Getting Hired After School ?

Topic 29258 | Page 1

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Brian M.'s Comment
member avatar

I ve been researching getting into this for some time. since the world is changing. I ve been in the restaurant business for most of my life, at 60 I still feel young enough to be productive and having been an owner , I have the ambition and work ethic to understand ( nor do I have and allusions that this is a tough racket and you have to perform) what a company needs to have from drivers to be successful. I found this site about a month ago and really enjoy reading the blogs and advice from the moderators and contributors and appreciate the "truth" about what it is about out there. I have used High Road Training and studied for awhile as well as cruised the internet and talked to local guys I know that work at this. I ve taken and passed my CDL permit test ( thanks to this sight ) have a CLP with passenger and school bus endorsements and it sounds like there is a ton of work out there ...if you re willing to work. I got hired with a School Bus Transportation Co and have gone thru there training for a few weeks and they are pretty impressed and have me scheduled for my road test for next Thursday, (I am not a bragger) I never thought I would make it this quick, but once I got up in that big 42 ft bus and weaseled around some tight steering maneuvers in inner city streets and understood control and air brakes and mirror usage and backing successfully. I was blown away at my own abilities , besides the bug hit me that I just love the feeling of being in control of a "rig" like that. Now don't get me wrong I'm not saying swinging a school bus around with all that takes is the same as a 80k pound rig with a trailer in all conditions by any means. but it makes you understand the responsibility and need for safety and skill it takes to respect the road and realize the poor habits of 4 wheelers underfoot! Anyway, at the same time I had been applying to them I looked into and signed up for driving school with Sage in my area of Upstate NY., I want to get my CDL-A and really pursue this. Notwithstanding that schools have been shut down again for who knows how long due to the "VIRUS" so there is hardly any work. I know the general consensus on here is "get with a company , stay committed, and don't waste your money... but my thought is Im Really a rookie to this work and would not want to try and get hired ,,, into a training program without having a basic knowledge of brakes and gauges and backing and pre tripping and the like and I realize that after that course Id still be pretty green. The area does seem to have some opportunities for CDL-A work with limited experience and I am not in the position to head out on the open road just yet, although thats in the future ...I have the time and the loot to do the schooling and testing now. My question becomes.. I have worked for myself for the last few years and have flown under the radar with limited documentation of income... will that become a stumbling block trying to get hired with trucking co s due to regulations or their policies? I hold liquor licenses and permits and such but some blogs have guys that were taking care of family saying they ve been turned down..due to lack of w-2s.. Id hate to spend a bunch of cash and find out i don't fit the need... whats gonna happen when or if Immigration opens up and the industry has a flood of those applicants?? Any insight is greatly appreciated..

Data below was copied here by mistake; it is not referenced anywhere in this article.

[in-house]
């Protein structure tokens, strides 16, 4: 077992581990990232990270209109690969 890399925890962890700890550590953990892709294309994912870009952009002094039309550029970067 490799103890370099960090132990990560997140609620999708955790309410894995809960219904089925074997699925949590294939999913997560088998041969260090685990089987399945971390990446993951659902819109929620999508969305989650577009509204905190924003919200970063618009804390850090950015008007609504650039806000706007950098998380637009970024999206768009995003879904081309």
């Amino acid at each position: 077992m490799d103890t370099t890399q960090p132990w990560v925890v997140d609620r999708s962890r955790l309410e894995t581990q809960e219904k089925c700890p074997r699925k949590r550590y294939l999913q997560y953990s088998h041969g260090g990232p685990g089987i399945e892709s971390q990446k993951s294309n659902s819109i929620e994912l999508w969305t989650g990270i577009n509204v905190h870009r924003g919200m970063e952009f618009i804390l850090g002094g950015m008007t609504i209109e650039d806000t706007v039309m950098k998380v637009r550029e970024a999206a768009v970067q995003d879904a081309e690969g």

CDL:

Commercial Driver's License (CDL)

A CDL is required to drive any of the following vehicles:

  • Any combination of vehicles with a gross combined weight rating (GCWR) of 26,001 or more pounds, providing the gross vehicle weight rating (GVWR) of the vehicle being towed is in excess of 10,000 pounds.